by Sandberg.
While the NYT article is discussing college women in particular, as opposed to the
average American woman, it still glazes over the large barriers to entry of the Greek
system. For one, not every student can afford an extra hundreds of dollars per semester
for a social organization. Additionally, Greek life is historically racist, and some
Southern chapters still deny access to black women. (Bennett, 2016) Bennett suggests
that women in sororities today, self-identifying feminists, are working to change the
oppressive nature of the system from the inside. Pamela Aronson, in the article
Feminists or Postfeminists?, demonstrates that many women dont have the luxury to
spend time questioning gender roles in society. A number of these women [who didnt
identify themselves as feminists] experienced great stress in daily living, leaving little
time for reflection about such issues. (Aronson, 913) College students who join Greek
life are predominantly upper-middle class, and therefore ha[ve] few responsibilities
other than their schoolwork. (Armstrong, 482) Bennett, while she touches on women of
color, still puts all of her emphasis on privileged, Ivy League women. Similarly to how

its negligent for Bennett to omit fraternity structure and its influence, it is also careless to
discuss modern feminism without taking an intersectional approach.
Lastly, Bennett is correct that sororities are evolving, but I argue that its at a
slower rate than feminism elsewhere; sorority life, and the feminism that Bennett
describes, mirrors the second wave of the 60s and 70s moreso than the modern third
wave. Some of the main characteristics of second wave feminism were getting women
together under a common goal and fighting for political change. Sororities, similarly,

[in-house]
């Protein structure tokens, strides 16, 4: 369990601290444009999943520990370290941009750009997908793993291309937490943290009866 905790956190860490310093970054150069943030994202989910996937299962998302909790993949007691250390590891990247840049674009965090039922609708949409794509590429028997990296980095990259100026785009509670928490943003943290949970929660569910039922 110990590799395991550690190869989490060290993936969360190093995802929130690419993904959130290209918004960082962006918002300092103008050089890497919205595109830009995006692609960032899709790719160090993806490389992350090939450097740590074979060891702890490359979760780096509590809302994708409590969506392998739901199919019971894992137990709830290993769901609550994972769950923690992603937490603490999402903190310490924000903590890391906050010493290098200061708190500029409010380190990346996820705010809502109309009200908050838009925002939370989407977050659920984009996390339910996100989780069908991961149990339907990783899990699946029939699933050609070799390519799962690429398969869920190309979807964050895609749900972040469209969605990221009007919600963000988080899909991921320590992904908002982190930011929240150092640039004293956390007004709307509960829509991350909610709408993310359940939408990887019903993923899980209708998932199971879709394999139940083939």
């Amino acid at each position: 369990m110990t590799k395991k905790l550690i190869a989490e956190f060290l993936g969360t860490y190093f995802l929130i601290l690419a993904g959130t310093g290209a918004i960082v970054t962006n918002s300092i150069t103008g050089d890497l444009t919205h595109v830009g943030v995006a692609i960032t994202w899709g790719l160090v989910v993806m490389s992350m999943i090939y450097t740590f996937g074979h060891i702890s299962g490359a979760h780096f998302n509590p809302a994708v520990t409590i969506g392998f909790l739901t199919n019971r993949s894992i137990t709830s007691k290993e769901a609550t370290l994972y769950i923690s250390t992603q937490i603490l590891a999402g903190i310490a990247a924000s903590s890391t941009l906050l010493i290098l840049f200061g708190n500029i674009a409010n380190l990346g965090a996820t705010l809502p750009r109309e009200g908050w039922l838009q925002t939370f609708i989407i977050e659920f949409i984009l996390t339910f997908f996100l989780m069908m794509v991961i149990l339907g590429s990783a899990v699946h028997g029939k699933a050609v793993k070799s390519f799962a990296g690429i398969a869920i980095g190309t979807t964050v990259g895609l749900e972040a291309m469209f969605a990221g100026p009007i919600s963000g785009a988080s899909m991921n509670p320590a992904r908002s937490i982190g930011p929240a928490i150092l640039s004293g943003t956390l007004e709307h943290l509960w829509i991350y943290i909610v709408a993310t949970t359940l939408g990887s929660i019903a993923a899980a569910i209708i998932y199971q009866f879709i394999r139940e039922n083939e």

provide a sisterhood that brings the members together. As Bennett describes, women
often unite under the name of their sorority to fight inequality: The women of
Columbias Theta chapter decided to decorate that mattress, standing front and center at a
rally on campus. (Bennett, 2016) Sororities certainly do not encourage individuality and
independence, which are more characteristic of the third wave. Women are meant to
dress alike, sing songs about the sisterhood they share, and even can be fined for missing
a meeting. Furthermore, as I discussed in the paragraph above, Greek life remains
overwhelmingly homogeneous. People of different races and sexualities, while they
might be allowed to join a sorority, are often hesitant to join such a white, upper-middle
class, heterosexual system. To participate [in the campus party scene], one must
typically be heterosexual, at least middle-class, white, American-born, unmarried,
childless, traditional college age, and interested in drinking. (Armstrong, 482) People
who dont fit the mold of a typical sorority girl, which is often synonymous with a
party girl, face cultural barriers to entry. While sororities are working to become more
inclusive, they can still be compared to the second wave in their un-inclusive (not
specifically exclusive, necessarily, but not working very hard to include women with